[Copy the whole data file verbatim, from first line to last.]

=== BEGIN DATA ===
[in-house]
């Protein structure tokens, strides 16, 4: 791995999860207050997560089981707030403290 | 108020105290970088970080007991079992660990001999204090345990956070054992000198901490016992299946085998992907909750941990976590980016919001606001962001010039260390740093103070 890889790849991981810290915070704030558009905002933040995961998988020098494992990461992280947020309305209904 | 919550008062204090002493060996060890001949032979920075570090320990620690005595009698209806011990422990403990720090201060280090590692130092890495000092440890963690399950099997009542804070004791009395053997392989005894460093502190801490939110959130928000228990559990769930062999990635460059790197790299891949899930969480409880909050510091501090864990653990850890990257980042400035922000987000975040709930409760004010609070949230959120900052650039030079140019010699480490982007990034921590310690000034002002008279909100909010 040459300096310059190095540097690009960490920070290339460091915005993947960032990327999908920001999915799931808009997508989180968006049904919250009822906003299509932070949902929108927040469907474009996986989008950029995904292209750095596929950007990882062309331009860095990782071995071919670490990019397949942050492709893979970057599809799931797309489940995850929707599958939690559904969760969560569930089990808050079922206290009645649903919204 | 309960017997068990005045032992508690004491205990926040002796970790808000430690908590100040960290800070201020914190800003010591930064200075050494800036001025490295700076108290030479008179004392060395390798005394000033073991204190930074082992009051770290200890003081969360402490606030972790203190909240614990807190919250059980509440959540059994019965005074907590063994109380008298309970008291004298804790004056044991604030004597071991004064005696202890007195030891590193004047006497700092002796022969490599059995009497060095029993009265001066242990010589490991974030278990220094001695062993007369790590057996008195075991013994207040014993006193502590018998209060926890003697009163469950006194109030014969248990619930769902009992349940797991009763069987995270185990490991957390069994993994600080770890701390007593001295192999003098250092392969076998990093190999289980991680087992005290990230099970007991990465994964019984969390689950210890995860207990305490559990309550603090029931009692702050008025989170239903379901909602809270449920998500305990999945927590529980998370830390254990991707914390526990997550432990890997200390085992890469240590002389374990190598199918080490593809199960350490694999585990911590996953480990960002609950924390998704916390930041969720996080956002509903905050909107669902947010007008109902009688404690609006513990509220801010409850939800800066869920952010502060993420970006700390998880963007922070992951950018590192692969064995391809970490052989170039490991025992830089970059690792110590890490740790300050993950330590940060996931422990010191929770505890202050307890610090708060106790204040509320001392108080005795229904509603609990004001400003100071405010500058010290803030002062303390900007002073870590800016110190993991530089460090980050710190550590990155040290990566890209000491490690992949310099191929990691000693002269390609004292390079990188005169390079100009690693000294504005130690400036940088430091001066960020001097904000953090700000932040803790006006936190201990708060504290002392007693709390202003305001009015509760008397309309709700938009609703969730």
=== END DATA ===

[in-house]
């Protein structure tokens, strides 16, 4: 791995999860207050997560089981707030403290 | 108020105290970088970080007991079992660990001999204090345990956070054992000198901490016992299946085998992907909750941990976590980016919001606001962001010039260390740093103070 890889790849991981810290915070704030558009905002933040995961998988020098494992990461992280947020309305209904 | 919550008062204090002493060996060890001949032979920075570090320990620690005595009698209806011990422990403990720090201060280090590692130092890495000092440890963690399950099997009542804070004791009395053997392989005894460093502190801490939110959130928000228990559990769930062999990635460059790197790299891949899930969480409880909050510091501090864990653990850890990257980042400035922000987000975040709930409760004010609070949230959120900052650039030079140019010699480490982007990034921590310690000034002002008279909100909010 040459300096310059190095540097690009960490920070290339460091915005993947960032990327999908920001999915799931808009997508989180968006049904919250009822906003299509932070949902929108927040469907474009996986989008950029995904292209750095596929950007990882062309331009860095990782071995071919670490990019397949942050492709893979970057599809799931797309489940995850929707599958939690559904969760969560569930089990808050079922206290009645649903919204 | 309960017997068990005045032992508690004491205990926040002796970790808000430690908590100040960290800070201020914190800003010591930064200075050494800036001025490295700076108290030479008179004392060395390798005394000033073991204190930074082992009051770290200890003081969360402490606030972790203190909240614990807190919250059980509440959540059994019965005074907590063994109380008298309970008291004298804790004056044991604030004597071991004064005696202890007195030891590193004047006497700092002796022969490599059995009497060095029993009265001066242990010589490991974030278990220094001695062993007369790590057996008195075991013994207040014993006193502590018998209060926890003697009163469950006194109030014969248990619930769902009992349940797991009763069987995270185990490991957390069994993994600080770890701390007593001295192999003098250092392969076998990093190999289980991680087992005290990230099970007991990465994964019984969390689950210890995860207990305490559990309550603090029931009692702050008025989170239903379901909602809270449920998500305990999945927590529980998370830390254990991707914390526990997550432990890997200390085992890469240590002389374990190598199918080490593809199960350490694999585990911590996953480990960002609950924390998704916390930041969720996080956002509903905050909107669902947010007008109902009688404690609006513990509220801010409850939800800066869920952010502060993420970006700390998880963007922070992951950018590192692969064995391809970490052989170039490991025992830089970059690792110590890490740790300050993950330590940060996931422990010191929770505890202050307890610090708060106790204040509320001392108080005795229904509603609990004001400003100071405010500058010290803030002062303390900007002073870590800016110190993991530089460090980050710190550590990155040290990566890209000491490690992949310099191929990691000693002269390609004292390079990188005169390079100009690693000294504005130690400036940088430091001066960020001097904000953090700000932040803790006006936190201990708060504290002392007693709390202003305001009015509760008397309309709700938009609703969730």